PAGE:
FINALIST E: LIGHTING THE VOID
The Tsunami Museum and the Tsunami Memorial are distinct, yet related elements engaging the whole site: the ocean and the land.
Light is the primary expression of the design. The memorial is a field of lights floating on the oceans surface and the museum wraps the road with a graceful glass wall. Both the memorial and the museum glow warmly at night and sparkle with refracted color during the day.
The rationale for separating the memorial and the museum architecture is to better engage the whole site and make this holistic experience available to visitors; but also, it is to avoid the problems of architecture-as-symbol and memorial-as-architecture. Relinquishing the need for overt symbolism the architectural form of the museum is able to do justice to the purpose and function of the building. Similarly, freed from functionalism, the memorial can fully engage with the symbolic dimensions of this project. As separate elements the museum and the memorial can each be sited in locations best suited to their specific needs.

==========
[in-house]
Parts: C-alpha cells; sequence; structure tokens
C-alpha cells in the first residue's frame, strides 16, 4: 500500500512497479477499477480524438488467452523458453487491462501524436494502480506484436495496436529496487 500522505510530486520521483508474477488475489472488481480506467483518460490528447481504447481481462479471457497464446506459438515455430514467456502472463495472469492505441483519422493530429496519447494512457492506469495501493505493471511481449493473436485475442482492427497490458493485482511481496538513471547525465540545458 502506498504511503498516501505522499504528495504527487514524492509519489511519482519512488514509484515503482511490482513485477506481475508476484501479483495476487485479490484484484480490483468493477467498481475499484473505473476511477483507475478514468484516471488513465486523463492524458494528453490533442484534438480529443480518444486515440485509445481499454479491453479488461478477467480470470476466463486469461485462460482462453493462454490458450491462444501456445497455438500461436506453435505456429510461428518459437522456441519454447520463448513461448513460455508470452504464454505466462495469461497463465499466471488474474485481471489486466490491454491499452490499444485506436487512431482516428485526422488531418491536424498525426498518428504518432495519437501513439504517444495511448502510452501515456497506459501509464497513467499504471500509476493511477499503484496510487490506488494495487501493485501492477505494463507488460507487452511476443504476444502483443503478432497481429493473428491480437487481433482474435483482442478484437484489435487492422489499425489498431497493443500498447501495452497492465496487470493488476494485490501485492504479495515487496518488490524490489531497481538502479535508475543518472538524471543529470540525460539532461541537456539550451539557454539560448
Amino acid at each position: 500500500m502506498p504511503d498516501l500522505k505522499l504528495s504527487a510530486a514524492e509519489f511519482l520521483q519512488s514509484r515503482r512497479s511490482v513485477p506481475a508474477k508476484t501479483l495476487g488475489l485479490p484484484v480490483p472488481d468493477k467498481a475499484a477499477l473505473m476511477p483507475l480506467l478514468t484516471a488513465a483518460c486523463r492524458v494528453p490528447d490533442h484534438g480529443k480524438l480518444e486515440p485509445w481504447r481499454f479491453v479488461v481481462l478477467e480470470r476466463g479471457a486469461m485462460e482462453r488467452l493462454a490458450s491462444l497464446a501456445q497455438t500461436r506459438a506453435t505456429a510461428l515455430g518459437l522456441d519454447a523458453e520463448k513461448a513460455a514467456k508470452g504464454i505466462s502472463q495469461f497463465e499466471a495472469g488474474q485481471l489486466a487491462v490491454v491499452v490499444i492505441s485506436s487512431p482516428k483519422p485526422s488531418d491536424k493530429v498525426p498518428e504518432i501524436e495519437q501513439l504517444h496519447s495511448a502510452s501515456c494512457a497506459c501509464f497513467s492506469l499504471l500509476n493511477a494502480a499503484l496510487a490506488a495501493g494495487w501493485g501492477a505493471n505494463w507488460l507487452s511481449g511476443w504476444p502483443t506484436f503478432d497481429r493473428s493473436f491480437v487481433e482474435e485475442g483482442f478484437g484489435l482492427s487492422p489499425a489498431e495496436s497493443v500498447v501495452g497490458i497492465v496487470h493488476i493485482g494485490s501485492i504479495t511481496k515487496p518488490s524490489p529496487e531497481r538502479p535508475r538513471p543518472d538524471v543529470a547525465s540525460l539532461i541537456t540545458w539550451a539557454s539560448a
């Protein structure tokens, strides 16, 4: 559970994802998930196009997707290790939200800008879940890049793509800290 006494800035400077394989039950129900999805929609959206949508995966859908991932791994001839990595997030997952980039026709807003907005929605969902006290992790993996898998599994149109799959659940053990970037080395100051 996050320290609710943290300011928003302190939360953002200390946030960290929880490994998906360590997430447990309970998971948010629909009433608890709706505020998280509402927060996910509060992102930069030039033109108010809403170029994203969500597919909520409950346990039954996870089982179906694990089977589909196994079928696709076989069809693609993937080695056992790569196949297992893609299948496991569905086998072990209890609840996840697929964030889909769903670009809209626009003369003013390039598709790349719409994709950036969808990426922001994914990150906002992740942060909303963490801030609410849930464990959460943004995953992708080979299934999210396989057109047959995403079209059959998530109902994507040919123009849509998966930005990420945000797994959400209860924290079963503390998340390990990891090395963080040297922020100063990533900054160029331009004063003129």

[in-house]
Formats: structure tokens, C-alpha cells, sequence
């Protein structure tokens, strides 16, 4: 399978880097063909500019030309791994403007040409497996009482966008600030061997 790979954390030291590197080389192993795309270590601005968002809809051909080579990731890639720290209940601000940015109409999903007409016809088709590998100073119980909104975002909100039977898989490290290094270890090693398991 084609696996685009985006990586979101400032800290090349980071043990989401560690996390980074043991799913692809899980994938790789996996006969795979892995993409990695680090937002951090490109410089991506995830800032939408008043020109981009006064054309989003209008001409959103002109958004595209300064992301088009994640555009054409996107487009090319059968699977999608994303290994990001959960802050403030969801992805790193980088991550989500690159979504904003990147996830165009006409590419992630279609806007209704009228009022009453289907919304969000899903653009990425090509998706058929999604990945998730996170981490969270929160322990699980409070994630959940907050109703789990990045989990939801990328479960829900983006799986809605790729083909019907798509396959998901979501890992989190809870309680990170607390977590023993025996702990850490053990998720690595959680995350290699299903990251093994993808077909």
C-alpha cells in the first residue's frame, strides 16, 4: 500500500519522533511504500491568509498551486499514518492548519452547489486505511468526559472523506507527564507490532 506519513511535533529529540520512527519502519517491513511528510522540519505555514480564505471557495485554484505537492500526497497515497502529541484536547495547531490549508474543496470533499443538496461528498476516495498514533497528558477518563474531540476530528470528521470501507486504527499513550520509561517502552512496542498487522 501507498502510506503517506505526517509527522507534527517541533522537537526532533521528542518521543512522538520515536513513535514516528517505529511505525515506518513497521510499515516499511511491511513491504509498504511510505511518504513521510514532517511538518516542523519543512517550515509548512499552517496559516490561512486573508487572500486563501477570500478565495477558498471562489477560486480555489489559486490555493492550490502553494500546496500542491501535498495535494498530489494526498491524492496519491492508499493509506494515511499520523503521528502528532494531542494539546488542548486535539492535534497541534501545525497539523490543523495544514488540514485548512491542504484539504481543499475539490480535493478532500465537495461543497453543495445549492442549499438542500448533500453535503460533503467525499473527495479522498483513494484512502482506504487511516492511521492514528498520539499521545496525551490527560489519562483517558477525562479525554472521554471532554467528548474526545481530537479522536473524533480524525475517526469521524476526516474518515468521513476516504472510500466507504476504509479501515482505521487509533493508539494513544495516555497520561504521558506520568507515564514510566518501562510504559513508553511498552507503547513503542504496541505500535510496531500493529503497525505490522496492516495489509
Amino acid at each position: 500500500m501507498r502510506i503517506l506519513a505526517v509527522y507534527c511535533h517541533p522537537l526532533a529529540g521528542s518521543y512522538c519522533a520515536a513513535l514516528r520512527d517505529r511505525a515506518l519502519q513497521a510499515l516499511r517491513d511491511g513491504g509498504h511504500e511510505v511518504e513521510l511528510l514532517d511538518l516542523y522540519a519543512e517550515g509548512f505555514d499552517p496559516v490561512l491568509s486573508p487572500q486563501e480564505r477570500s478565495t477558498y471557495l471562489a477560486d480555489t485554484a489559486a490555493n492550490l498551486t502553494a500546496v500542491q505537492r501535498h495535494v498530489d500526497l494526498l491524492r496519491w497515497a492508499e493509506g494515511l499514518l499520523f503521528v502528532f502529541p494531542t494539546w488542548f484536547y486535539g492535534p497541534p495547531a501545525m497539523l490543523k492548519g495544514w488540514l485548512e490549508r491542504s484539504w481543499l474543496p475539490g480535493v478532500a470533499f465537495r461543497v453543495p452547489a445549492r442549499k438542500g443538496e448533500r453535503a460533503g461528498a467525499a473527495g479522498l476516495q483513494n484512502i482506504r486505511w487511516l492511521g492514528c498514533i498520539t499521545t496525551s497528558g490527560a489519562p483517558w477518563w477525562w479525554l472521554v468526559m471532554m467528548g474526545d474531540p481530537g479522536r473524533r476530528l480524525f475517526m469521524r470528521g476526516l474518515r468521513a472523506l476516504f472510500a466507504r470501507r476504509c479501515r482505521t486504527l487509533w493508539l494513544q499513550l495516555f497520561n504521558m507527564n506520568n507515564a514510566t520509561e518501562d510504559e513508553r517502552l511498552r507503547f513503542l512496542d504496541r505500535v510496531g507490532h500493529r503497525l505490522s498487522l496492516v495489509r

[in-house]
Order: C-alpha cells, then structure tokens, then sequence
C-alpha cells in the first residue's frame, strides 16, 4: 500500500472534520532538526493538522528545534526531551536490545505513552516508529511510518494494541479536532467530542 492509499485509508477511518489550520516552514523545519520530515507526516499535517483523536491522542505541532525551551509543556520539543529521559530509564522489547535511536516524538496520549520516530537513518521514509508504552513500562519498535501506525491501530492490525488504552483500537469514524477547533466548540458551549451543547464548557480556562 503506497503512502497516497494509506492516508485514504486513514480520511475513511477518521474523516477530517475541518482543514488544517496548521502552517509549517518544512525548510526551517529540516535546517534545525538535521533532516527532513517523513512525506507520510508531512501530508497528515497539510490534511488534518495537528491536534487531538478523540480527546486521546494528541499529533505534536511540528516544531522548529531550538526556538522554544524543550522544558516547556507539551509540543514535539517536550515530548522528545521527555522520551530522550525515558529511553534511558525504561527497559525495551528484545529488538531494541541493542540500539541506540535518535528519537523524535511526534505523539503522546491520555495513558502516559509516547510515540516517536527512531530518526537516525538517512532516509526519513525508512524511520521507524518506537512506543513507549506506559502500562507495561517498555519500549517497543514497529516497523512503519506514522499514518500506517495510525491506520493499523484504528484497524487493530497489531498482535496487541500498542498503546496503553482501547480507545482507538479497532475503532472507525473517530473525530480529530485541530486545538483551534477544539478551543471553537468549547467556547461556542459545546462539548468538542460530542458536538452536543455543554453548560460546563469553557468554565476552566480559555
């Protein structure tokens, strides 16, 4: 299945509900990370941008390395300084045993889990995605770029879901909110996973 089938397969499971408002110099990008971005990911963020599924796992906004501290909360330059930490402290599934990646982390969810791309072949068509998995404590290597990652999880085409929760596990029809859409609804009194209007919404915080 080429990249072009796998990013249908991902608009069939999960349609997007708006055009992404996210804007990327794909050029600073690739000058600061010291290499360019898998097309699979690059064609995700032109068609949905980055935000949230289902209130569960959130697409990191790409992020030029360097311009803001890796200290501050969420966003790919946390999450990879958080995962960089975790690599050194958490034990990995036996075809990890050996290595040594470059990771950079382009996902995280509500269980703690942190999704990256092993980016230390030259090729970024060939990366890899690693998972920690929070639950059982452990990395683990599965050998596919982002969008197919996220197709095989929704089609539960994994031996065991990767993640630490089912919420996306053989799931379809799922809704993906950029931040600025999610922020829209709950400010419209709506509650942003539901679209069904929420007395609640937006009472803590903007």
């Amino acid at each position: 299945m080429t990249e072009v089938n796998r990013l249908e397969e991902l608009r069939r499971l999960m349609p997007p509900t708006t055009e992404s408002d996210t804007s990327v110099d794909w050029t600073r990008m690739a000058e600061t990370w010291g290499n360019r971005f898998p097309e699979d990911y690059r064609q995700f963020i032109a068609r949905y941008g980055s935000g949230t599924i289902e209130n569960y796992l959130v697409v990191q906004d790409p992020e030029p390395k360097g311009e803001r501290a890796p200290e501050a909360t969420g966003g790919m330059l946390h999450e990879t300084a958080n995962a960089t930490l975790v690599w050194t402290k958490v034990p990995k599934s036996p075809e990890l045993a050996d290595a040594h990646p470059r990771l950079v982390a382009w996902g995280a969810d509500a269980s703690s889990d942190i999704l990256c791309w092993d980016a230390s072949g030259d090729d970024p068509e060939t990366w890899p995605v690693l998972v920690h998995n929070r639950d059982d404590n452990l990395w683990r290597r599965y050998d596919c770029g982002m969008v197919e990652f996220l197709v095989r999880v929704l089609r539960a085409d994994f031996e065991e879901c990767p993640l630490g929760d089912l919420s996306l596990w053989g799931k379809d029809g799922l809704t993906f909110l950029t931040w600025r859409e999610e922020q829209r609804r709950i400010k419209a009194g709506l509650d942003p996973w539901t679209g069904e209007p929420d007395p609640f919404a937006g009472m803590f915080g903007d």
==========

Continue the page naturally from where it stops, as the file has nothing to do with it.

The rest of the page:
In our view the museum is best sited near the road for ease of construction and servicing, and to minimize environmental impact. This is a fragile and valuable piece of remnant rainforest connected to a larger ecosystem and to cut far into it with the museum and associated infrastructure is (globally) unacceptable. Located on the road, the museum is also not hidden away and thus becomes part of the daily, passing life of the region.
The location for the tsunami memorial is the ocean itself. While being inextricably linked with the tragic loss of lives and livelihoods, the ocean also has qualities of meditative calm and sublime beauty. The ocean memorial invites reflection on these different qualities of nature and the path to the memorial choreographs the visitors journey of remembrance.
By engaging the whole site this design establishes the conditions for a profound and beautiful meditation on the natural world and our place within it.